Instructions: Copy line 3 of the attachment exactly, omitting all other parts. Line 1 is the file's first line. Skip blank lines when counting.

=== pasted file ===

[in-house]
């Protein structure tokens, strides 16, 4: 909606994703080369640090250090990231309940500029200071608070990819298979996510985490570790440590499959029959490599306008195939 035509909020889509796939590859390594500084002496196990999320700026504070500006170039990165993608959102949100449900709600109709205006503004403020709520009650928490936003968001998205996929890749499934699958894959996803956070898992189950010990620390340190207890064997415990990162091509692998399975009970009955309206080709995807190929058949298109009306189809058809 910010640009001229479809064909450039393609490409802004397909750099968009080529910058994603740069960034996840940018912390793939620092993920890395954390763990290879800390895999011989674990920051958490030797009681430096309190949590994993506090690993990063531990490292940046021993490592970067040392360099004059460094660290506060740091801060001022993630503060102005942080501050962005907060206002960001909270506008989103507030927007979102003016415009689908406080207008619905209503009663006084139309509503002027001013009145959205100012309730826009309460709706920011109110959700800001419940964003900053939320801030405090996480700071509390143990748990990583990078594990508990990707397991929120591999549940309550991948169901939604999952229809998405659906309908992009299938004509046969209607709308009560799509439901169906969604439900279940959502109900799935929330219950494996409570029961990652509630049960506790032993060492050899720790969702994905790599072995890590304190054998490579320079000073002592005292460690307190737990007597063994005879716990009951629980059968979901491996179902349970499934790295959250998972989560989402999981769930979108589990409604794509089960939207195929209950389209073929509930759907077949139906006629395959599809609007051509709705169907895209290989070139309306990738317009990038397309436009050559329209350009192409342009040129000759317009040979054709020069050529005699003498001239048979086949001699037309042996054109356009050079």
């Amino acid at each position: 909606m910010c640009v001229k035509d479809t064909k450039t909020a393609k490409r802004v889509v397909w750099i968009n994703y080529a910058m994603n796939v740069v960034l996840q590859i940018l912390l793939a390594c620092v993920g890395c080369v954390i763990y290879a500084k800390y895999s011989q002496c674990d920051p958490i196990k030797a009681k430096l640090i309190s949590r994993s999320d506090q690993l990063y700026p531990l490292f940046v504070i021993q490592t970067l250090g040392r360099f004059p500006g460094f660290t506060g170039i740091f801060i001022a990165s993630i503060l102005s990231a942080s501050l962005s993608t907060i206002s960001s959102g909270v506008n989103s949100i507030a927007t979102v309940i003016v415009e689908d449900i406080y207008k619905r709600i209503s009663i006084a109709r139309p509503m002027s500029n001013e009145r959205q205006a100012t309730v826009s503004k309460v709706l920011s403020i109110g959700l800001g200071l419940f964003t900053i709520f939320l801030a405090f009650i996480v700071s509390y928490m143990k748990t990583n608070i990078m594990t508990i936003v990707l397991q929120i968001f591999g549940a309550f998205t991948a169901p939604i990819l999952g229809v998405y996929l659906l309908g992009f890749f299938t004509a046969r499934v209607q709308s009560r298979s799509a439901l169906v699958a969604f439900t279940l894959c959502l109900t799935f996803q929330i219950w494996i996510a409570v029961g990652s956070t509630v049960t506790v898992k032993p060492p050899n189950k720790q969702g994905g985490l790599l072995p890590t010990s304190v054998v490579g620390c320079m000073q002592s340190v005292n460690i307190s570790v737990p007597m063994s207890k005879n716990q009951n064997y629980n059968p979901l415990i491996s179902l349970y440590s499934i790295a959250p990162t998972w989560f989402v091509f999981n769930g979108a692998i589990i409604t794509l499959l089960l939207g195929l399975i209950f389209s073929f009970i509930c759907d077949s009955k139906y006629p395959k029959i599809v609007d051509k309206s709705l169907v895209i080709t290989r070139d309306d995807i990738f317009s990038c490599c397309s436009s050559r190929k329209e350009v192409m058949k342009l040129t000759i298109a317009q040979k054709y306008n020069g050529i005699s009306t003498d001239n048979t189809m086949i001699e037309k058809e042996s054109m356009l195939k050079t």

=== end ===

């Amino acid at each position: 909606m910010c640009v001229k035509d479809t064909k450039t909020a393609k490409r802004v889509v397909w750099i968009n994703y080529a910058m994603n796939v740069v960034l996840q590859i940018l912390l793939a390594c620092v993920g890395c080369v954390i763990y290879a500084k800390y895999s011989q002496c674990d920051p958490i196990k030797a009681k430096l640090i309190s949590r994993s999320d506090q690993l990063y700026p531990l490292f940046v504070i021993q490592t970067l250090g040392r360099f004059p500006g460094f660290t506060g170039i740091f801060i001022a990165s993630i503060l102005s990231a942080s501050l962005s993608t907060i206002s960001s959102g909270v506008n989103s949100i507030a927007t979102v309940i003016v415009e689908d449900i406080y207008k619905r709600i209503s009663i006084a109709r139309p509503m002027s500029n001013e009145r959205q205006a100012t309730v826009s503004k309460v709706l920011s403020i109110g959700l800001g200071l419940f964003t900053i709520f939320l801030a405090f009650i996480v700071s509390y928490m143990k748990t990583n608070i990078m594990t508990i936003v990707l397991q929120i968001f591999g549940a309550f998205t991948a169901p939604i990819l999952g229809v998405y996929l659906l309908g992009f890749f299938t004509a046969r499934v209607q709308s009560r298979s799509a439901l169906v699958a969604f439900t279940l894959c959502l109900t799935f996803q929330i219950w494996i996510a409570v029961g990652s956070t509630v049960t506790v898992k032993p060492p050899n189950k720790q969702g994905g985490l790599l072995p890590t010990s304190v054998v490579g620390c320079m000073q002592s340190v005292n460690i307190s570790v737990p007597m063994s207890k005879n716990q009951n064997y629980n059968p979901l415990i491996s179902l349970y440590s499934i790295a959250p990162t998972w989560f989402v091509f999981n769930g979108a692998i589990i409604t794509l499959l089960l939207g195929l399975i209950f389209s073929f009970i509930c759907d077949s009955k139906y006629p395959k029959i599809v609007d051509k309206s709705l169907v895209i080709t290989r070139d309306d995807i990738f317009s990038c490599c397309s436009s050559r190929k329209e350009v192409m058949k342009l040129t000759i298109a317009q040979k054709y306008n020069g050529i005699s009306t003498d001239n048979t189809m086949i001699e037309k058809e042996s054109m356009l195939k050079t």